The Beyak Scandal and Beyond

The eviction of Lynn Beyak from the Conservative Party’s Senate caucus is both long overdue, and totally insufficient. Her expulsion from caucus does nothing to remove her annual salary of $157,000, or to get her kicked out of the Senate before the age of 75.

Sen. Beyak had become a political liability for right-wing Tory leader Andrew Scheer, who was conveniently “shocked” in early January to learn that her website contains a variety of deeply racist “support” messages. These emails back Beyak’s claim that residential schools provided important “benefits” for Indigenous children, in particular education about the Bible and Jesus. Such “education” was a form of genocide, which includes conscious attempts to assimilate Indigenous peoples through destruction of their traditional cultures, languages and spiritual beliefs.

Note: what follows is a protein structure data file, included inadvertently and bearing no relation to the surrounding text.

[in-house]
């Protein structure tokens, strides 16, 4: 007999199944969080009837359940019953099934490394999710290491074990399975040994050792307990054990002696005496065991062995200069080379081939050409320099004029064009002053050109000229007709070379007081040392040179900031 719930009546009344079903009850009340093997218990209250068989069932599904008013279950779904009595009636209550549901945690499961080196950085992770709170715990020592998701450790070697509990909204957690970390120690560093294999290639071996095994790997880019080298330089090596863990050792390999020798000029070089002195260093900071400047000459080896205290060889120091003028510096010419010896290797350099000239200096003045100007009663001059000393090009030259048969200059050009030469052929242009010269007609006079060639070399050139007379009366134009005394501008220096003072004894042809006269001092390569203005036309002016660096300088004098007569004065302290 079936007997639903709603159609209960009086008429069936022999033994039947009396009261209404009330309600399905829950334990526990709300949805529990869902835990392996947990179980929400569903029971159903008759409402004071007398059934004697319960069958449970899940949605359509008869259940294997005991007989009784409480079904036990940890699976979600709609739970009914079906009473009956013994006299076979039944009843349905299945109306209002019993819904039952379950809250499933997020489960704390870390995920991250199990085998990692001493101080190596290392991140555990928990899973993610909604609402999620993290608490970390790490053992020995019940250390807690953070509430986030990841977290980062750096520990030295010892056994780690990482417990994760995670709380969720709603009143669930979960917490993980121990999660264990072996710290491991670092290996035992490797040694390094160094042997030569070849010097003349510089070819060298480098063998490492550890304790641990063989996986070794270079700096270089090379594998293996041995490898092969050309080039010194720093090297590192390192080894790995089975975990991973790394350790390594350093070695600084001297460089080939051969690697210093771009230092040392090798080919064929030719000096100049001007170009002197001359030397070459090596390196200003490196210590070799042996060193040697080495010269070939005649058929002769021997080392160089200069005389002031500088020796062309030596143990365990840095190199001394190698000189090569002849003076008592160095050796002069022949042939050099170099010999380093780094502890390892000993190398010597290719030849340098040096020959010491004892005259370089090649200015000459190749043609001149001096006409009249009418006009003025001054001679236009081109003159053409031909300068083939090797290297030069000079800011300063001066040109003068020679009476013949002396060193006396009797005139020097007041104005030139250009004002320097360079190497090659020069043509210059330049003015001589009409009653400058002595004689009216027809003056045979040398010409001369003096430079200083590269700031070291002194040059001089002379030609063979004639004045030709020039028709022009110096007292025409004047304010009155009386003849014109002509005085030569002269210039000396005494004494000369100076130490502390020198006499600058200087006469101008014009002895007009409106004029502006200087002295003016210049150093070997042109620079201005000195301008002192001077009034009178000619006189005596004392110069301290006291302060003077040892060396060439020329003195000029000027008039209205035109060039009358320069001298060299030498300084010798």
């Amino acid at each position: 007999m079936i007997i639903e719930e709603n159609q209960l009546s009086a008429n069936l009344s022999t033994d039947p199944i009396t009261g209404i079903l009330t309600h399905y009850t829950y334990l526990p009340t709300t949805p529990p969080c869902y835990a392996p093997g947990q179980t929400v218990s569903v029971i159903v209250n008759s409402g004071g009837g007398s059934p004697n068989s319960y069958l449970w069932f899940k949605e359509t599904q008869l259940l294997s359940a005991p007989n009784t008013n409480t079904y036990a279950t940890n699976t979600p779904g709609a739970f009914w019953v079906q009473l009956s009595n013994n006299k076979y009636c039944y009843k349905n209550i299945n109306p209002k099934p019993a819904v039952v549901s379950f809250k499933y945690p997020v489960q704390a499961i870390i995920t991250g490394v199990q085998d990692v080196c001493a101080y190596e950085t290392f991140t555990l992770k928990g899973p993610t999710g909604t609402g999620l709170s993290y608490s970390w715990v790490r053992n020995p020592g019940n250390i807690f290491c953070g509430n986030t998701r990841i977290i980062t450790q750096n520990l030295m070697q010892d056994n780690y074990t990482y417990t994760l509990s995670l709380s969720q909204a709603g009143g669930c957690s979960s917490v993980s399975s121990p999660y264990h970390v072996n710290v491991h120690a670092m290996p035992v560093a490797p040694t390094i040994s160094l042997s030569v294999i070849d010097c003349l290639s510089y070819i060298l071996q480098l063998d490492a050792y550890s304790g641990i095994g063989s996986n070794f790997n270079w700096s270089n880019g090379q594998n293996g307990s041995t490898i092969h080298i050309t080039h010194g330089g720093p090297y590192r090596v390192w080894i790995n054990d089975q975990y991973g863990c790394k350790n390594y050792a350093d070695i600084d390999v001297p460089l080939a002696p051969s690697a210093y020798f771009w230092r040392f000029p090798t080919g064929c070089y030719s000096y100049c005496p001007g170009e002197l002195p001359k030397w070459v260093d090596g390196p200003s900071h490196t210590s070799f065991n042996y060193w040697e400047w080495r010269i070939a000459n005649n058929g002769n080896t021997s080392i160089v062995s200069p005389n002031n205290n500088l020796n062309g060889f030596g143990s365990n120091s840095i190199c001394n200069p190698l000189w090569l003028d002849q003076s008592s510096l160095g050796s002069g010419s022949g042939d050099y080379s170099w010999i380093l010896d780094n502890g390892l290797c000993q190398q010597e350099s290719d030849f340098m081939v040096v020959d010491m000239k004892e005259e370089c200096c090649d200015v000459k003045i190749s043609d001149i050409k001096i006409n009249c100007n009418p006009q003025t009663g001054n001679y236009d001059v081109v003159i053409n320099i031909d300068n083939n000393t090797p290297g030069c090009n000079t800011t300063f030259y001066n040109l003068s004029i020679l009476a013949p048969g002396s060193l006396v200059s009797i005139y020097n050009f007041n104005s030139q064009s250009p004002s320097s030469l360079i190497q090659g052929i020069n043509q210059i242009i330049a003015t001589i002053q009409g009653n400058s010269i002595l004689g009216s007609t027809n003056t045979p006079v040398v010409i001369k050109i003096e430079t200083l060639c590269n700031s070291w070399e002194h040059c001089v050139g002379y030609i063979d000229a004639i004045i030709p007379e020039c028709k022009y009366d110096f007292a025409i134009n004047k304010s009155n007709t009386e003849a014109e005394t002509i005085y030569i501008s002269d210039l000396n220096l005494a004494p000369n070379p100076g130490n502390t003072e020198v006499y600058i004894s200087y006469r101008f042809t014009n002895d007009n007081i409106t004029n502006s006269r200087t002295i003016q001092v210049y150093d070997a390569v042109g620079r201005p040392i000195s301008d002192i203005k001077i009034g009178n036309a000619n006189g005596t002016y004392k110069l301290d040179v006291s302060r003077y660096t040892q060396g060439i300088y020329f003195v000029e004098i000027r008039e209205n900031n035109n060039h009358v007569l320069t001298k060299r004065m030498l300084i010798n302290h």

This was well-known long before Stephen Harper appointed Beyak to the Senate as a reward for her efforts on behalf of their party – a move which came after his forced apology to Indigenous peoples for the terrible impact of the residential school system. And despite Scheer’s lame explanations, his office had been contacted repeatedly last year about the racist content on Beyak’s website.

The Conservative party was a key player in establishing the racist Canadian state upon the theft of indigenous territories, using the ideology that this is a “white man’s country.” The Tories to this day include a large number of unrepentant racists in their membership. But it is also a fact that other major parties still treat the UN Declaration on the Rights of Indigenous Peoples as an “aspirational” document, stubbornly refusing to accept that a truly equal “nation to nation” relationship means fully accepting the terms of the Declaration. Racism in this country is a deeply rooted historical problem, not just a case of a few bad apples like Lynn Beyak.


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